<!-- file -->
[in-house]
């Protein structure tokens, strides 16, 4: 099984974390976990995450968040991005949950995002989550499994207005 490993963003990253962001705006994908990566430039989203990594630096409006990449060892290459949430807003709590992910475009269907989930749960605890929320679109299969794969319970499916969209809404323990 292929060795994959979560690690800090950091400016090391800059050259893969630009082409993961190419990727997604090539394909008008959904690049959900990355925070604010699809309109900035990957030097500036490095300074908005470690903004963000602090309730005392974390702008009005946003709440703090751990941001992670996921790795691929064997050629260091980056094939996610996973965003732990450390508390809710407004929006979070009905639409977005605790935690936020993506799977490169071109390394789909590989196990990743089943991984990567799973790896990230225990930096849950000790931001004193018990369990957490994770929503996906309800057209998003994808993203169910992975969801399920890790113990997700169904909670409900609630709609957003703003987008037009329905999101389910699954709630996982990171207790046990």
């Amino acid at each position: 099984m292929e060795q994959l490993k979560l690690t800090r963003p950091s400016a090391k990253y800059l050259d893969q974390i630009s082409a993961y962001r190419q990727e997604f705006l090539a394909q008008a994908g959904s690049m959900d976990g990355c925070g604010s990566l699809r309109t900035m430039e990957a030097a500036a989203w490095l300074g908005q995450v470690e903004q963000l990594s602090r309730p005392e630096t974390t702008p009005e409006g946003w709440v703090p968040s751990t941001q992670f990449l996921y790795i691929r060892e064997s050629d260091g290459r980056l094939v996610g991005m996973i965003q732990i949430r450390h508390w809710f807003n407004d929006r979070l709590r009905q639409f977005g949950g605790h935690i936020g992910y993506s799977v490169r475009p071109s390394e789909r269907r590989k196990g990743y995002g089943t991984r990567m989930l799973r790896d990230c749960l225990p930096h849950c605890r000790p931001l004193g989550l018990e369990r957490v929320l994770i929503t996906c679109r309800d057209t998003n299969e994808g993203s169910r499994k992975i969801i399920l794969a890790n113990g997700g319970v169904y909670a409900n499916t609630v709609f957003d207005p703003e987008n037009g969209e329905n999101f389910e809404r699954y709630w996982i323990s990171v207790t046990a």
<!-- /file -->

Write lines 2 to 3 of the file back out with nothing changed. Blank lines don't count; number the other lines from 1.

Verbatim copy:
């Protein structure tokens, strides 16, 4: 099984974390976990995450968040991005949950995002989550499994207005 490993963003990253962001705006994908990566430039989203990594630096409006990449060892290459949430807003709590992910475009269907989930749960605890929320679109299969794969319970499916969209809404323990 292929060795994959979560690690800090950091400016090391800059050259893969630009082409993961190419990727997604090539394909008008959904690049959900990355925070604010699809309109900035990957030097500036490095300074908005470690903004963000602090309730005392974390702008009005946003709440703090751990941001992670996921790795691929064997050629260091980056094939996610996973965003732990450390508390809710407004929006979070009905639409977005605790935690936020993506799977490169071109390394789909590989196990990743089943991984990567799973790896990230225990930096849950000790931001004193018990369990957490994770929503996906309800057209998003994808993203169910992975969801399920890790113990997700169904909670409900609630709609957003703003987008037009329905999101389910699954709630996982990171207790046990």
């Amino acid at each position: 099984m292929e060795q994959l490993k979560l690690t800090r963003p950091s400016a090391k990253y800059l050259d893969q974390i630009s082409a993961y962001r190419q990727e997604f705006l090539a394909q008008a994908g959904s690049m959900d976990g990355c925070g604010s990566l699809r309109t900035m430039e990957a030097a500036a989203w490095l300074g908005q995450v470690e903004q963000l990594s602090r309730p005392e630096t974390t702008p009005e409006g946003w709440v703090p968040s751990t941001q992670f990449l996921y790795i691929r060892e064997s050629d260091g290459r980056l094939v996610g991005m996973i965003q732990i949430r450390h508390w809710f807003n407004d929006r979070l709590r009905q639409f977005g949950g605790h935690i936020g992910y993506s799977v490169r475009p071109s390394e789909r269907r590989k196990g990743y995002g089943t991984r990567m989930l799973r790896d990230c749960l225990p930096h849950c605890r000790p931001l004193g989550l018990e369990r957490v929320l994770i929503t996906c679109r309800d057209t998003n299969e994808g993203s169910r499994k992975i969801i399920l794969a890790n113990g997700g319970v169904y909670a409900n499916t609630v709609f957003d207005p703003e987008n037009g969209e329905n999101f389910e809404r699954y709630w996982i323990s990171v207790t046990a």